The peptide binding mode in pMHC-II is characterized by pa-pb semi-symmetry and presumably similar to a symmetric peptide binding mode of the ancestral MHC homodimer. In pMHC-IIs, three ancient residues that make hydrogen bonds with the peptide ligand main chain are paN77, pbW60, and pbN77 (5, 12, 39, 54), and they can bind peptides in either N-to-C or C-to-N direction (Figure 6B) (55). The ancestral MHC homodimer presumably possessed a symmetry of pW60 and p(D/N)77 in each p domain, as specific loss of pW60 in the MHC-II pa lineage is suggested by the presence of pW60 in MHC-II pb as well as in MHC-I pa and pb [Figure 3A and Supplementary File 1A(a)]. In pMHC-Is, ancestral residues (or residue characteristics) for forming hydrogen bonds with the peptide ligand were conserved in the form of pa(D/N/S)77 and pbW60 (better known as “W147”), although their hydrogen bonding with the peptide ligand is not consistently conserved among pMHC-Is and may depend on the HC allele and the bulging of the particular peptide ligand (e.g., Figure 6C) (27, 30, 70). In pMHC-Is, the paW60 residue, because of reorganization of the respective pa domain helical region, can no longer participate in peptide binding [Figures 5B(b) and –(d), 6F, G]. Furthermore, in pMHC-Is, the ancestral pb(D/N)77 was replaced by the large hydrophobic pbW77, which because of a rotation in the respective pb domain helical region has its sidechain pointing more upwards and blocking the groove at the P1 pocket side [Figures 5B(a), -(c), and –(d), 6F, G].
Besides the ancestral paN77, pbW60, and pbN77 residues, the MHC-II lineage rather consistently possesses the two residues paN70 and pb(H/N)76 for (presumably) making hydrogen bonds with the peptide ligand main chain (Figure 6B) (5, 12, 39, 54); residue pbN76 is only common in MHC-II of primitive vertebrates [Supplementary File 1A(a)], and its possible hydrogen bonding with the peptide ligand remains to be determined. In pMHC-I, residues at positions pa70 and pb76 in pMHC-I do not possess homogeneous characteristics [Figure 3A and Supplementary File 1A(a)] and do not usually bind the peptide ligand main chain (Figure 6C). Therefore, and also because they are not part of an ancient pa-pb symmetry, we assume that paN70 and pb(H/N)76 were specifically acquired/fixated in the MHC-II lineage. Conserved orientations of the here listed MHC-II residues are shown in the pMHC-II superposition figure in Figure 6D (note that mouse H2-Ag7 possesses pbY60 instead of the typical pbW60).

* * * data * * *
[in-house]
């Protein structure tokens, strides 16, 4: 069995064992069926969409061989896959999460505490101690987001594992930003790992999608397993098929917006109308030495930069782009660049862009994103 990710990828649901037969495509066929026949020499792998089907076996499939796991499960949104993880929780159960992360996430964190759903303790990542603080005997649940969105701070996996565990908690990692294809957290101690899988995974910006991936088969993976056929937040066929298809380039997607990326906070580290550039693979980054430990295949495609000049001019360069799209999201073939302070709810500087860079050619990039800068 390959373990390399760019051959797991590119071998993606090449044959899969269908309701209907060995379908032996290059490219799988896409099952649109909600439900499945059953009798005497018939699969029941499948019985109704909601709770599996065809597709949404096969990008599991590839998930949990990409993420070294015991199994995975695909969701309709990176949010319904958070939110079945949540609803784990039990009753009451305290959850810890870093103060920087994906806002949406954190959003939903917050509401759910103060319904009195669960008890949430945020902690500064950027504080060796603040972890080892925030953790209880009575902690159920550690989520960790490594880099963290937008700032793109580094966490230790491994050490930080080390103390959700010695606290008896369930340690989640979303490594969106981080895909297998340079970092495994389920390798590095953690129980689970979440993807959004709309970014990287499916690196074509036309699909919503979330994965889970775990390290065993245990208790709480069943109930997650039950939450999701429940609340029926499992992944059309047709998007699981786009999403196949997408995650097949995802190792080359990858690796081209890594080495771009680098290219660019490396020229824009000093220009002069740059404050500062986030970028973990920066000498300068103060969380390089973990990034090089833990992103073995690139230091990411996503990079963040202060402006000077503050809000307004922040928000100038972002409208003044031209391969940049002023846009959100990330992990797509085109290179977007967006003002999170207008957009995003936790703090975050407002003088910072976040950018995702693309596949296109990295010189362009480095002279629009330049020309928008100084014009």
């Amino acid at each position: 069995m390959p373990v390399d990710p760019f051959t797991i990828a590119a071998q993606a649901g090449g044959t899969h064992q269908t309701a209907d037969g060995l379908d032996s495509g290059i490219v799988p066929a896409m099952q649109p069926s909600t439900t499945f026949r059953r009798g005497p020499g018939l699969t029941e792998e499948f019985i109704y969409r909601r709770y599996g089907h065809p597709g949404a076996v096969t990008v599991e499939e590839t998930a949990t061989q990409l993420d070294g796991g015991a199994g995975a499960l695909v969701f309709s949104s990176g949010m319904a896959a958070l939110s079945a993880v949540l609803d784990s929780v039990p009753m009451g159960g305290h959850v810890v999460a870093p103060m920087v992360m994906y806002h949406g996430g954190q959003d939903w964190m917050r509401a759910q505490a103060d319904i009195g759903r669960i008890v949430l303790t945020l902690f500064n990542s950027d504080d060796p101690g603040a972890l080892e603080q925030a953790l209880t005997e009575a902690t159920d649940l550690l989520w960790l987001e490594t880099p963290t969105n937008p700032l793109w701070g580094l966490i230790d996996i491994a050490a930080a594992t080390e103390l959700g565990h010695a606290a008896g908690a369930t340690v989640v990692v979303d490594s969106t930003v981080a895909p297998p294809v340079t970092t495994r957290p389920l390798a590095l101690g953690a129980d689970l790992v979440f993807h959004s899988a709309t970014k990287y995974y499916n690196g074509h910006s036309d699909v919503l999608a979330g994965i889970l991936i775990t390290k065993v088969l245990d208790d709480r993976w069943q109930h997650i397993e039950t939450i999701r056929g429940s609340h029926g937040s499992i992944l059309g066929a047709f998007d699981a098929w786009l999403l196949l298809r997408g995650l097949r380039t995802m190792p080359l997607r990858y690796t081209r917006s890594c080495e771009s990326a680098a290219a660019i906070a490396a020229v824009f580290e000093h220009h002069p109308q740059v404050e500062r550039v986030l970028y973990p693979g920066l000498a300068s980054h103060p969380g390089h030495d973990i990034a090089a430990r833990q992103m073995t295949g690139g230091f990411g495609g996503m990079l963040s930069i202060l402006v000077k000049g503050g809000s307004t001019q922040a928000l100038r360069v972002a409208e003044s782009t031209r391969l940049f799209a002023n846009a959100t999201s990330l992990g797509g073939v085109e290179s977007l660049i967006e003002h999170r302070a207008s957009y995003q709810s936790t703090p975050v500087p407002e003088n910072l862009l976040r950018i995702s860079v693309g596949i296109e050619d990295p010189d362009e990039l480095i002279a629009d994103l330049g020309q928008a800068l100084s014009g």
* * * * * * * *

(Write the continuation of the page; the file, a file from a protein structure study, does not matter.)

The P9 pockets (aka F pocket in case of pMHC-I) are quite similar between pMHC-I and pMHC-II, but in pMHC-I a higher number of residues for peptide ligand main chain binding were acquired/fixated including pa(R/Y)84, pbT56 (aka “T143”), and pbK59 (“T146”) [Figures 3A, 6C and Supplementary File 1A(a)] (27, 71). Explanations for why in pMHC-Is the groove is closed, while in pMHC-IIs the groove is open, are, in the case of pMHC-I, the higher and lower positions of the sidechains of the pa84 and pb59 residues, respectively (Figures 6F, G) (5). A mechanical explanation for the lifting of the C-terminal part of the pa domain helical region in pMHC-I compared to pMHC-II, was discussed above [Figure 5B(e)]. Even among pMHC-I P9 pockets there is some variation in the contribution of the conserved peptide binding residues (examples in Figures 6C, E) (27, 70, 72), and pMHC-I P9 pockets may need some flexibility for engulfing various amino acid sidechains.
In contrast to the P9 pockets, the P1 pockets (aka A pocket in case of pMHC-I) are very different between pMHC-I and pMHC-II. A critical difference caused by the change and reorientation of the ancestral pbN77 into pMHC-I pbW77 was explained above, and this change forced the P1 residue of the peptide ligand to bind more towards the center of the groove (Figures 6A, F, G). This was accompanied by another critical change, namely the binding of the P1 main chain at the bottom of the P1 pocket instead of the P1 sidechain as seen in pMHC-II. For this purpose, in MHC-I sequences a number of new residues were acquired/fixated, including paY7, paY59, pa(D/E/Q)63, pbY70 (“Y159”), and pbY81 (“Y171”) for participating in a hydrogen-bond network with the main chain of peptide ligand residue P1 [Figures 3A, 6C and Supplementary File 1A(a)]; the tyrosines among these residues show near-absolute conservation in orientation (Figure 6E), which is possible because the pMHC-I P1 pocket needs little flexibility since the P1 sidechain points out of the groove (Figure 6A) (27, 71). For the evolutionary creation of the P1 pocket in the MHC-I lineage it was also important that residue paG26 was acquired/fixated [Figure 3A and Supplementary File 1A(a)], because the absence of a sidechain at this position allows paY7 to reach the P1 pocket [Figure 5C(a-i)]. It is difficult to speculate which of the unique pMHC-I P1 pocket residues and features was acquired first in evolution. In some MHC-I, the pbW77 was lost with the consequences not well understood, such as in the elucidated frog UAA structure (30) which possesses pbG77 (Figure 6E).